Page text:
If I had been listening to live radio this morning, I would have had warning about the fire blocking Boronia Rd and the overturned truck blocking Springvale Rd and I would have gotten to work an hour early. Instead, I was listening “on the pod” to an old Religion Report, in which mine host, Stephen Crittenden, was reviewing the Pope’s trip to America–all reduced to one topic: the Sexual Abuse Crisis and the Pope’s apologies.
He was interviewing Yankee priest Tom Doyle, who has been something of a campaigner in the States for those who have have experienced sexual abuse by priests. Any way, what got me thinking was this comment by Doyle on bishops who have actually responded pastorally to the crisis:
There have been some bishops in this country who are really good, and there’ve been bishops in your country who’ve been outstanding, and one of them is going to be coming over here, Bishop Geoff Robinson, who has been prophetic.
Which is the real tragedy of the Bishop Robinson situation. Even his brother bishops noted in their statement on his book that they
are grateful for the contribution Bishop Robinson has made to the life of the Church… [and] are deeply indebted to him for his years of effort to bring help and healing to those who have suffered sexual abuse and for what he has done to establish protocols of professional standards for Church personnel in this area.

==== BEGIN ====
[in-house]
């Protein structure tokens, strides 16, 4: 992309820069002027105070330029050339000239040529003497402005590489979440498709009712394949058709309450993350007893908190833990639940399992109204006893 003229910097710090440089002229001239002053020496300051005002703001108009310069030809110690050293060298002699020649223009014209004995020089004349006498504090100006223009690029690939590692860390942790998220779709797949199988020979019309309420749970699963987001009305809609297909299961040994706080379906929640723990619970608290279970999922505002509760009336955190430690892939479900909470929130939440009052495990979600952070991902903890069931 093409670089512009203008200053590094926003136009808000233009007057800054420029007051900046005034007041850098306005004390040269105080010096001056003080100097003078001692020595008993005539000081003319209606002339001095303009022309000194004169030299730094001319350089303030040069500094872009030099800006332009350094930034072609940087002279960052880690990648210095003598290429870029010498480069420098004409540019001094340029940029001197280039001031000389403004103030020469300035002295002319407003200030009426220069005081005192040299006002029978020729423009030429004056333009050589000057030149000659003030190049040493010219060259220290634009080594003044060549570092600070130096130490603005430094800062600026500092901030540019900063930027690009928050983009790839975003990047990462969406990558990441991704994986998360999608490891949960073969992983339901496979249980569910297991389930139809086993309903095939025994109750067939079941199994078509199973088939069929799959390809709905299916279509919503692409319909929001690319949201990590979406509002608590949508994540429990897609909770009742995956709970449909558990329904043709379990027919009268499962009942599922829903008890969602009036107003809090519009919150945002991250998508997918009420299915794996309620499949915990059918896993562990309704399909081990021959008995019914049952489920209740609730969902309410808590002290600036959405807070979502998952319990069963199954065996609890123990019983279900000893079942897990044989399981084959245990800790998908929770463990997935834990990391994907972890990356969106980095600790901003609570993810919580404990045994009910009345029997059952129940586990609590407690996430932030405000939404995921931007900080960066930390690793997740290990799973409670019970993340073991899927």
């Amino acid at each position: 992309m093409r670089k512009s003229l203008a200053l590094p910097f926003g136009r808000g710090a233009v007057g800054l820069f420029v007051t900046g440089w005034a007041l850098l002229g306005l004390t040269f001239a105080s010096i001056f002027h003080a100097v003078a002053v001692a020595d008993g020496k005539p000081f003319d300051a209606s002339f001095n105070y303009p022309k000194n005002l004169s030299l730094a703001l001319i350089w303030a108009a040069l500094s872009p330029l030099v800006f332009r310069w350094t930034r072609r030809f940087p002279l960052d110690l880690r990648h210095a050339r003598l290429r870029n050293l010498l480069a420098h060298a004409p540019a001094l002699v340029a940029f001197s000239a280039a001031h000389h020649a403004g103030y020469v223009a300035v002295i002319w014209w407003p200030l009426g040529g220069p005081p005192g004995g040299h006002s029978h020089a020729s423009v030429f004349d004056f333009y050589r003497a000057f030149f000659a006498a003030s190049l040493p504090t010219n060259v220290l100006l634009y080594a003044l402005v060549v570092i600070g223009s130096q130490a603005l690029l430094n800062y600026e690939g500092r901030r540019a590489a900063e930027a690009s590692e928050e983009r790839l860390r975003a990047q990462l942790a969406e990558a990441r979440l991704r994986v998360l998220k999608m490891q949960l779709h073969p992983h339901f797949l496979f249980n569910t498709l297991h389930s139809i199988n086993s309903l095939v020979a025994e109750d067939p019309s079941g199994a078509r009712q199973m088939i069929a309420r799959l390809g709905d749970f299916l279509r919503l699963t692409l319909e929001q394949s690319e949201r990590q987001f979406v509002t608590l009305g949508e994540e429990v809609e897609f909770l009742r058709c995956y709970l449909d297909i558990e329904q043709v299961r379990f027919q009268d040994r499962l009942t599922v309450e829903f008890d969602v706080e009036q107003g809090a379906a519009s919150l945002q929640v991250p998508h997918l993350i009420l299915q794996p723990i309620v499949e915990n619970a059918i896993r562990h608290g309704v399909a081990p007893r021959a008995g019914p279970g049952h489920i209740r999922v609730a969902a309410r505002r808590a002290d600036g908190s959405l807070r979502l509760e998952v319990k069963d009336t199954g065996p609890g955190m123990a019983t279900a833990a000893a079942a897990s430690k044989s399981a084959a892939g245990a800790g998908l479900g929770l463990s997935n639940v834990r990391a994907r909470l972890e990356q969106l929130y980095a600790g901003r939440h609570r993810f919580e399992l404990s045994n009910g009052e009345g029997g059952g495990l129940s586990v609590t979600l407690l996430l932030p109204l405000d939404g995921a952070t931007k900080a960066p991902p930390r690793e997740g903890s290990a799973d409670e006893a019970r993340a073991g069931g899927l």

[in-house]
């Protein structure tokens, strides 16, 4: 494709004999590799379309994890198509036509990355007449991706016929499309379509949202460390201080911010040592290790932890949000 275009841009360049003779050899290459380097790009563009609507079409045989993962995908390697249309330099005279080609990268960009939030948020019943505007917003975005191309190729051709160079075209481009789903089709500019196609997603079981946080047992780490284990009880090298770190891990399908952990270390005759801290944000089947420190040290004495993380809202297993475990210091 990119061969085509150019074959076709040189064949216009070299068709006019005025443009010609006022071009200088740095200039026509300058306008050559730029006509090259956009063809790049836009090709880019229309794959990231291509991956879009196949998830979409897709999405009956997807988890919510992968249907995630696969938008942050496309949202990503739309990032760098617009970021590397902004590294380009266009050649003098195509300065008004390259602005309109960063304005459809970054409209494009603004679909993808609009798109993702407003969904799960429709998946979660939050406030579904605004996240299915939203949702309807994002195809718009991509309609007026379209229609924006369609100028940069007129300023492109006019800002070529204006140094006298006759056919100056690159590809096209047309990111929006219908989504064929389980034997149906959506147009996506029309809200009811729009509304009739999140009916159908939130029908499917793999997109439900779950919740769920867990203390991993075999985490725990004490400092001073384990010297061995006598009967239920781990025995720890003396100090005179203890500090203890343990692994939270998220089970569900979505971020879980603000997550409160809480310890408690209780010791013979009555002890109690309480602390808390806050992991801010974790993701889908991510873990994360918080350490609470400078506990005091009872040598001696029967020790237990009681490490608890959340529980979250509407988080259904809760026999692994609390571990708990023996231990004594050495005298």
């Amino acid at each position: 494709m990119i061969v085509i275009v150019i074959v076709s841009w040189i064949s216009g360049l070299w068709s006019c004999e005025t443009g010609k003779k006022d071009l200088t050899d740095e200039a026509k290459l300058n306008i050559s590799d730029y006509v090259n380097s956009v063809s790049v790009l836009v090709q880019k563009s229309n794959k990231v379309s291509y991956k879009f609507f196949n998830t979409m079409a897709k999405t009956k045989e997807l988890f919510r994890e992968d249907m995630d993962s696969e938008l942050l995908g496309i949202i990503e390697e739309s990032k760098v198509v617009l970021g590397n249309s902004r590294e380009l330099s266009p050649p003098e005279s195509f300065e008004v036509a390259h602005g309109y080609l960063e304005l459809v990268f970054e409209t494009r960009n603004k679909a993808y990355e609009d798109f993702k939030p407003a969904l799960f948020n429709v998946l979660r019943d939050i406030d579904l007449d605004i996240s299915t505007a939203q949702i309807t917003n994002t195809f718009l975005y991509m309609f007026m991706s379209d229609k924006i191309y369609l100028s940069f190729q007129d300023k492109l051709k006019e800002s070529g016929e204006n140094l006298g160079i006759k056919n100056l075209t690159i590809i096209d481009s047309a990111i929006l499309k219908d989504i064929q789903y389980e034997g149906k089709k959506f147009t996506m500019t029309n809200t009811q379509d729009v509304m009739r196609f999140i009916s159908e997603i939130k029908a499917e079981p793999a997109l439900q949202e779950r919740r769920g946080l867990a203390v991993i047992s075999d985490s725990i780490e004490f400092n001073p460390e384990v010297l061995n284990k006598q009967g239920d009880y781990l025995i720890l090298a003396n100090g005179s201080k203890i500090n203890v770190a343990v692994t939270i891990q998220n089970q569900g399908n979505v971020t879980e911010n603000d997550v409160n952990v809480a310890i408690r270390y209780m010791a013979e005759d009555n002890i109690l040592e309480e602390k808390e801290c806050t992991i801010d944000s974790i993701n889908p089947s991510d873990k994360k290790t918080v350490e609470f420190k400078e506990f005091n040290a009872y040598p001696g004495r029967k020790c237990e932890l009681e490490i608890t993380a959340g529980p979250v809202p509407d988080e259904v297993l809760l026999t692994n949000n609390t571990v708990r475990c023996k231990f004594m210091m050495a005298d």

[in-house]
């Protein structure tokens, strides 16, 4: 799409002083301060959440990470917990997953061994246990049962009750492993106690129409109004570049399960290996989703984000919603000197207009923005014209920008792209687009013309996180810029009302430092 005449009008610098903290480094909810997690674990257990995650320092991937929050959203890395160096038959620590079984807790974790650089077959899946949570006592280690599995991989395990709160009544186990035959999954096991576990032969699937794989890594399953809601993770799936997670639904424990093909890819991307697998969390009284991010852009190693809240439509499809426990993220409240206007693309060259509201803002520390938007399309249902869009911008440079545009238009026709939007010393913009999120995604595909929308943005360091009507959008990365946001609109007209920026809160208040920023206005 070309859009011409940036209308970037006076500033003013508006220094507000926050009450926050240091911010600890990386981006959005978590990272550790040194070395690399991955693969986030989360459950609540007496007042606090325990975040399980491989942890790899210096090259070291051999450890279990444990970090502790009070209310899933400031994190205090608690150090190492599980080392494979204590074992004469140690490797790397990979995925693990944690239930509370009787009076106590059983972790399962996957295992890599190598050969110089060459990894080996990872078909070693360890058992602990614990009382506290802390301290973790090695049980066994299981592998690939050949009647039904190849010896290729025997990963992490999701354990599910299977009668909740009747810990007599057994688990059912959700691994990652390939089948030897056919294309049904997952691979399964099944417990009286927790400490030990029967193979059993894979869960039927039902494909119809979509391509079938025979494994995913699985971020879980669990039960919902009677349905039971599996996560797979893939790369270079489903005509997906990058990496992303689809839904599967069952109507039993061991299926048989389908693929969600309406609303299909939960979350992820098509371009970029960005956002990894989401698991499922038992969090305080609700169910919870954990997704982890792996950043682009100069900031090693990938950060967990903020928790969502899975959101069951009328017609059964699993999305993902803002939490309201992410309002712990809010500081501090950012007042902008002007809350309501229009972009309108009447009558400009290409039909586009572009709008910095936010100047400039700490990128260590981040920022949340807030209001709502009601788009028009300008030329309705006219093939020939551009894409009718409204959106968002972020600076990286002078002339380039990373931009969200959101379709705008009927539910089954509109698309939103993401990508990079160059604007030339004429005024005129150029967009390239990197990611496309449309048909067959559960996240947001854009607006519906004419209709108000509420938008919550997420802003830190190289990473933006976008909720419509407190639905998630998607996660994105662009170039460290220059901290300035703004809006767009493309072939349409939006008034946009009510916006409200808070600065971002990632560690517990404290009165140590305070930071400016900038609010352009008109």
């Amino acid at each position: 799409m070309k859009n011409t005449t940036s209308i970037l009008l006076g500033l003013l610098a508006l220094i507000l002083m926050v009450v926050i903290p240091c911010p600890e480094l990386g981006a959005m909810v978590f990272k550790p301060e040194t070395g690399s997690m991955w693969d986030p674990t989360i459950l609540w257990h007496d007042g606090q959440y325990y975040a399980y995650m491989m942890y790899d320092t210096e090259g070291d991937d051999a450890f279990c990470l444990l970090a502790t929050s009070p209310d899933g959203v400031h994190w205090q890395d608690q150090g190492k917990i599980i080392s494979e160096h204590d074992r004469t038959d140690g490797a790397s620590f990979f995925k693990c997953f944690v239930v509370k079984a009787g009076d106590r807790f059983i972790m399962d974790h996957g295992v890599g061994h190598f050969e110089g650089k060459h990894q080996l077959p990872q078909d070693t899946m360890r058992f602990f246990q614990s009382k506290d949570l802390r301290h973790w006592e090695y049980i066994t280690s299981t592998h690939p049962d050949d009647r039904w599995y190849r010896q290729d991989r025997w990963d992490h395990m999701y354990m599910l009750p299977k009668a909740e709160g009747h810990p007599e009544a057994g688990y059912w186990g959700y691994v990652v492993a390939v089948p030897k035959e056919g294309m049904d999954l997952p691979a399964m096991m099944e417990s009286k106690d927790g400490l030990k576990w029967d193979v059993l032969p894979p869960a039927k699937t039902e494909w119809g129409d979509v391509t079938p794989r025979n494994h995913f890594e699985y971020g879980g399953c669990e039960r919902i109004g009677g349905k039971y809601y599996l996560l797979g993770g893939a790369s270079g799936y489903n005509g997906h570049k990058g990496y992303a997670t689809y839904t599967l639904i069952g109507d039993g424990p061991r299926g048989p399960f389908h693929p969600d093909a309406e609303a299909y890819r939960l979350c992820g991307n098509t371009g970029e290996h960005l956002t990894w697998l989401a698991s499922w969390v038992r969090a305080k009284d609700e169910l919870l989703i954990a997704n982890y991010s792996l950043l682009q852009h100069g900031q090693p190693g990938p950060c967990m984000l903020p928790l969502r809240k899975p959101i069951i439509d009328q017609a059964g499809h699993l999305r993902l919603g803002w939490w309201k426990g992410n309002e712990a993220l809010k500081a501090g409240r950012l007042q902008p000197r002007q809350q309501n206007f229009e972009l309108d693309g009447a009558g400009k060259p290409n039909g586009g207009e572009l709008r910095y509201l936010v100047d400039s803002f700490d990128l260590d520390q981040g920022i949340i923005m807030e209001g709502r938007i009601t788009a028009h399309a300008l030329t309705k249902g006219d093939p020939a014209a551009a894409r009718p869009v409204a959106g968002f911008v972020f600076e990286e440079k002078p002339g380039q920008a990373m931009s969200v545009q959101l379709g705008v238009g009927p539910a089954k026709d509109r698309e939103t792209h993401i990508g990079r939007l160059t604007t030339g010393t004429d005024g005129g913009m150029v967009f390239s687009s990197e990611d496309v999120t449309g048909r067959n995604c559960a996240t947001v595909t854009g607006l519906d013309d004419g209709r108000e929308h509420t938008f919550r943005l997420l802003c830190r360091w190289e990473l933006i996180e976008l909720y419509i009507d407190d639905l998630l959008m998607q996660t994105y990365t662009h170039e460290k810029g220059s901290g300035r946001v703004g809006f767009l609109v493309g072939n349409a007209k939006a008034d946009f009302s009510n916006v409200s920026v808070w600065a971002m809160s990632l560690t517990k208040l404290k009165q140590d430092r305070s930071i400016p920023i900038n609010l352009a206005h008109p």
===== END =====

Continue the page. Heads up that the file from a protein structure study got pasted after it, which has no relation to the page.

So why did he go and muck it up by putting all that other nonsense in his book? Why didn’t he simply stick to calling for justice for those who had been abused?
If it is right to hold priests to account for physically abusing the little ones in their charge, then it is also right to have the courage hold bishops to account–even though they may be otherwise deeply caring and loving pastors–if they spread doubts about the truth of the Church’s faith. It would be better for both kinds of abusers (and their victims) if they had millstones tied around their necks and were thrown into the sea (Luke 17:2).
You see, I could not help but wonder what the reaction of Fr Tom Doyle OP would be to hear that our Australian bishops have censured Robinson’s book. He would, no doubt, interpret it as the “boys club” closing ranks against one that has dared to hold them to account for the sexual abuse that has gone on under their noses. But many people (including Stephen Crittenden) have no concept of the enormity of the abuse that bishops commit when, despite all the love and care in the world, they betray their vows and the trust of their people by leading their flock astray from the Faith of the Church.
This is real, spiritual abuse. I contend that it is just as serious and just as harmful as sexual abuse. You will think I am overstating it. But only if it is not your faith and your spiritual life that is being abused. Those who have suffered under the spiritual abuse of false shepherds know what I am talking about. I know that no court, no support group, and certainly no radio station will ever hold a bishop accountable to his vows to faithfully teach the Gospel in accordance with the faith of the Church, but we should.